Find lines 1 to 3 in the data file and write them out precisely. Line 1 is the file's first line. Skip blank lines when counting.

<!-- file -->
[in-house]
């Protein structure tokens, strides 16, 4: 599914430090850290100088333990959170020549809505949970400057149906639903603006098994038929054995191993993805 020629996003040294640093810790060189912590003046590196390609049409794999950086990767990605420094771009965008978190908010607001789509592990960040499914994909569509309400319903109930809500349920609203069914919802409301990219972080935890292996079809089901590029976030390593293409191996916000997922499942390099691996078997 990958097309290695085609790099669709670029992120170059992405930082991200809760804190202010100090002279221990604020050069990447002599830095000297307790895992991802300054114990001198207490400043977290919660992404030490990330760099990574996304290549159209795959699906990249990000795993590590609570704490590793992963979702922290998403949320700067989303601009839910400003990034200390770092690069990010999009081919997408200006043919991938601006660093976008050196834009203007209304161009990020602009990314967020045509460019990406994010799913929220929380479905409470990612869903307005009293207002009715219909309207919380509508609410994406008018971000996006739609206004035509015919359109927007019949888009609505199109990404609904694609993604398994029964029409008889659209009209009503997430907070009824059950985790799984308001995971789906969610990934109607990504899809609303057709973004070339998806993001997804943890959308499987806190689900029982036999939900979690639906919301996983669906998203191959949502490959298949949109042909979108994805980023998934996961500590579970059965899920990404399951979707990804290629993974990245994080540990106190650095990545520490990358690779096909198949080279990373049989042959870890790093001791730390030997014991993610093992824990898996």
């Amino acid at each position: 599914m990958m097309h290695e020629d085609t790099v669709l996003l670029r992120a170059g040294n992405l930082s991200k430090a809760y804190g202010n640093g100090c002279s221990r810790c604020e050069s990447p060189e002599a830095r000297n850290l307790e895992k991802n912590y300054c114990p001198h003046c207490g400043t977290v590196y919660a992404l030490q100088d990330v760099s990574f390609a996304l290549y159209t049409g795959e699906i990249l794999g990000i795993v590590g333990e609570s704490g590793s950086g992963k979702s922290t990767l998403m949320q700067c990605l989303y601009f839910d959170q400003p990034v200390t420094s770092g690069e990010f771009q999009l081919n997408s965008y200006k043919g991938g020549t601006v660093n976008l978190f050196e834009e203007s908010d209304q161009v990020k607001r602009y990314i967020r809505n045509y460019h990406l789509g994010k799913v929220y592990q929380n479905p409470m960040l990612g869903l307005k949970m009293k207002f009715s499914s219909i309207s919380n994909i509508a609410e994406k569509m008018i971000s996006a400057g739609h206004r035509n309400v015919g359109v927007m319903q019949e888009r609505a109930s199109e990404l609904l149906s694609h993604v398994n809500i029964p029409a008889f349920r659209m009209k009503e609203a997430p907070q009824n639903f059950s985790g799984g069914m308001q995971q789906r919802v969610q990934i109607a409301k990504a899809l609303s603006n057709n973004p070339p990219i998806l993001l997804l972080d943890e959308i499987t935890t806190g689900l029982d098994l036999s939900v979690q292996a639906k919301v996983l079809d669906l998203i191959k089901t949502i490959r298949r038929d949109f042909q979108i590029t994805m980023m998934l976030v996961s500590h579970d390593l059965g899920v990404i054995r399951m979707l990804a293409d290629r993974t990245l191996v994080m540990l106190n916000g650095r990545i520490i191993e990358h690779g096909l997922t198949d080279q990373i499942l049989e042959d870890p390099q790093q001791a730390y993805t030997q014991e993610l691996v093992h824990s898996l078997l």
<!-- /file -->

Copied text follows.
[in-house]
């Protein structure tokens, strides 16, 4: 599914430090850290100088333990959170020549809505949970400057149906639903603006098994038929054995191993993805 020629996003040294640093810790060189912590003046590196390609049409794999950086990767990605420094771009965008978190908010607001789509592990960040499914994909569509309400319903109930809500349920609203069914919802409301990219972080935890292996079809089901590029976030390593293409191996916000997922499942390099691996078997 990958097309290695085609790099669709670029992120170059992405930082991200809760804190202010100090002279221990604020050069990447002599830095000297307790895992991802300054114990001198207490400043977290919660992404030490990330760099990574996304290549159209795959699906990249990000795993590590609570704490590793992963979702922290998403949320700067989303601009839910400003990034200390770092690069990010999009081919997408200006043919991938601006660093976008050196834009203007209304161009990020602009990314967020045509460019990406994010799913929220929380479905409470990612869903307005009293207002009715219909309207919380509508609410994406008018971000996006739609206004035509015919359109927007019949888009609505199109990404609904694609993604398994029964029409008889659209009209009503997430907070009824059950985790799984308001995971789906969610990934109607990504899809609303057709973004070339998806993001997804943890959308499987806190689900029982036999939900979690639906919301996983669906998203191959949502490959298949949109042909979108994805980023998934996961500590579970059965899920990404399951979707990804290629993974990245994080540990106190650095990545520490990358690779096909198949080279990373049989042959870890790093001791730390030997014991993610093992824990898996």
């Amino acid at each position: 599914m990958m097309h290695e020629d085609t790099v669709l996003l670029r992120a170059g040294n992405l930082s991200k430090a809760y804190g202010n640093g100090c002279s221990r810790c604020e050069s990447p060189e002599a830095r000297n850290l307790e895992k991802n912590y300054c114990p001198h003046c207490g400043t977290v590196y919660a992404l030490q100088d990330v760099s990574f390609a996304l290549y159209t049409g795959e699906i990249l794999g990000i795993v590590g333990e609570s704490g590793s950086g992963k979702s922290t990767l998403m949320q700067c990605l989303y601009f839910d959170q400003p990034v200390t420094s770092g690069e990010f771009q999009l081919n997408s965008y200006k043919g991938g020549t601006v660093n976008l978190f050196e834009e203007s908010d209304q161009v990020k607001r602009y990314i967020r809505n045509y460019h990406l789509g994010k799913v929220y592990q929380n479905p409470m960040l990612g869903l307005k949970m009293k207002f009715s499914s219909i309207s919380n994909i509508a609410e994406k569509m008018i971000s996006a400057g739609h206004r035509n309400v015919g359109v927007m319903q019949e888009r609505a109930s199109e990404l609904l149906s694609h993604v398994n809500i029964p029409a008889f349920r659209m009209k009503e609203a997430p907070q009824n639903f059950s985790g799984g069914m308001q995971q789906r919802v969610q990934i109607a409301k990504a899809l609303s603006n057709n973004p070339p990219i998806l993001l997804l972080d943890e959308i499987t935890t806190g689900l029982d098994l036999s939900v979690q292996a639906k919301v996983l079809d669906l998203i191959k089901t949502i490959r298949r038929d949109f042909q979108i590029t994805m980023m998934l976030v996961s500590h579970d390593l059965g899920v990404i054995r399951m979707l990804a293409d290629r993974t990245l191996v994080m540990l106190n916000g650095r990545i520490i191993e990358h690779g096909l997922t198949d080279q990373i499942l049989e042959d870890p390099q790093q001791a730390y993805t030997q014991e993610l691996v093992h824990s898996l078997l």